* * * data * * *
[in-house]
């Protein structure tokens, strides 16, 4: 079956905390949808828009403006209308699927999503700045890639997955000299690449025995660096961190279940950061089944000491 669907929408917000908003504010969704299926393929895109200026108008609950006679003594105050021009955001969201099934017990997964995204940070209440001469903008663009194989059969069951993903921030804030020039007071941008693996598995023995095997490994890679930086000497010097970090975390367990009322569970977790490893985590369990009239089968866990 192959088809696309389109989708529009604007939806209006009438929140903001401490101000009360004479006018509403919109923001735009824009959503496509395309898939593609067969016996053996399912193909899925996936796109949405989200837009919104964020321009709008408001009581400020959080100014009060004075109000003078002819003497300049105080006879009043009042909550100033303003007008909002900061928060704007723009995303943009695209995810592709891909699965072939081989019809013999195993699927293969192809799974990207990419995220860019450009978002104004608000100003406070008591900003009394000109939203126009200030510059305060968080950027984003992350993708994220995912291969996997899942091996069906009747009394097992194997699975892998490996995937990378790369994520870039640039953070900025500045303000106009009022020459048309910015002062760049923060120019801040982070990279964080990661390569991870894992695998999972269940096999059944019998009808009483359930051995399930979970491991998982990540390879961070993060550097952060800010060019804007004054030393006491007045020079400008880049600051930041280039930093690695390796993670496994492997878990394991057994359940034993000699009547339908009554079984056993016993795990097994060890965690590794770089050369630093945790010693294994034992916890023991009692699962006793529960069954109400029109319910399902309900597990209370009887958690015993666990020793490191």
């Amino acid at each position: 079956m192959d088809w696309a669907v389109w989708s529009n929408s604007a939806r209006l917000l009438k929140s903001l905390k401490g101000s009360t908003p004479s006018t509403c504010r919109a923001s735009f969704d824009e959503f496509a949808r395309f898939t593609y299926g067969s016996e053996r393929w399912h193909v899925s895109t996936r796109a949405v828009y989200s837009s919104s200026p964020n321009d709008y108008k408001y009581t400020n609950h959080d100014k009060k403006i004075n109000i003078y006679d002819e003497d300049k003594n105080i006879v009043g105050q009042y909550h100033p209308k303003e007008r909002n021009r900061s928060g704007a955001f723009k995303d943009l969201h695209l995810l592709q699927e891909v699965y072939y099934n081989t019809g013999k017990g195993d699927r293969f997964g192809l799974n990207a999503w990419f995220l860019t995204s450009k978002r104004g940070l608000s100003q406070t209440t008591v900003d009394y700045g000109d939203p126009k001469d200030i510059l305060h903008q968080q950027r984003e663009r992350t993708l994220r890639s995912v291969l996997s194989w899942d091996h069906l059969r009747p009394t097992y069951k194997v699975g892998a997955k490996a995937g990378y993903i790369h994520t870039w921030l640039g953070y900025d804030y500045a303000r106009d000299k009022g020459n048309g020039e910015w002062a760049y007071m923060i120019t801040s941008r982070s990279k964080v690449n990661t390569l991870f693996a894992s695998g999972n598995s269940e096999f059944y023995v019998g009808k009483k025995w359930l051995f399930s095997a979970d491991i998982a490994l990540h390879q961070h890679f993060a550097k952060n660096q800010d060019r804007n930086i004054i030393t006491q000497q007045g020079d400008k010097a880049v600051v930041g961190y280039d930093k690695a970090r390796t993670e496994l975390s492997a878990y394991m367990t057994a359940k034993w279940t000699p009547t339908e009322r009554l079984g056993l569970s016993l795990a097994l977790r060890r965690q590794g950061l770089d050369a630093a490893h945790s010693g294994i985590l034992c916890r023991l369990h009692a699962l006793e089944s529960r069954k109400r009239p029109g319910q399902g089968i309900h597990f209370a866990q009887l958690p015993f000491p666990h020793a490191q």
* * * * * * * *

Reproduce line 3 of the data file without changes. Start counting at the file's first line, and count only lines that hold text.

């Amino acid at each position: 079956m192959d088809w696309a669907v389109w989708s529009n929408s604007a939806r209006l917000l009438k929140s903001l905390k401490g101000s009360t908003p004479s006018t509403c504010r919109a923001s735009f969704d824009e959503f496509a949808r395309f898939t593609y299926g067969s016996e053996r393929w399912h193909v899925s895109t996936r796109a949405v828009y989200s837009s919104s200026p964020n321009d709008y108008k408001y009581t400020n609950h959080d100014k009060k403006i004075n109000i003078y006679d002819e003497d300049k003594n105080i006879v009043g105050q009042y909550h100033p209308k303003e007008r909002n021009r900061s928060g704007a955001f723009k995303d943009l969201h695209l995810l592709q699927e891909v699965y072939y099934n081989t019809g013999k017990g195993d699927r293969f997964g192809l799974n990207a999503w990419f995220l860019t995204s450009k978002r104004g940070l608000s100003q406070t209440t008591v900003d009394y700045g000109d939203p126009k001469d200030i510059l305060h903008q968080q950027r984003e663009r992350t993708l994220r890639s995912v291969l996997s194989w899942d091996h069906l059969r009747p009394t097992y069951k194997v699975g892998a997955k490996a995937g990378y993903i790369h994520t870039w921030l640039g953070y900025d804030y500045a303000r106009d000299k009022g020459n048309g020039e910015w002062a760049y007071m923060i120019t801040s941008r982070s990279k964080v690449n990661t390569l991870f693996a894992s695998g999972n598995s269940e096999f059944y023995v019998g009808k009483k025995w359930l051995f399930s095997a979970d491991i998982a490994l990540h390879q961070h890679f993060a550097k952060n660096q800010d060019r804007n930086i004054i030393t006491q000497q007045g020079d400008k010097a880049v600051v930041g961190y280039d930093k690695a970090r390796t993670e496994l975390s492997a878990y394991m367990t057994a359940k034993w279940t000699p009547t339908e009322r009554l079984g056993l569970s016993l795990a097994l977790r060890r965690q590794g950061l770089d050369a630093a490893h945790s010693g294994i985590l034992c916890r023991l369990h009692a699962l006793e089944s529960r069954k109400r009239p029109g319910q399902g089968i309900h597990f209370a866990q009887l958690p015993f000491p666990h020793a490191q």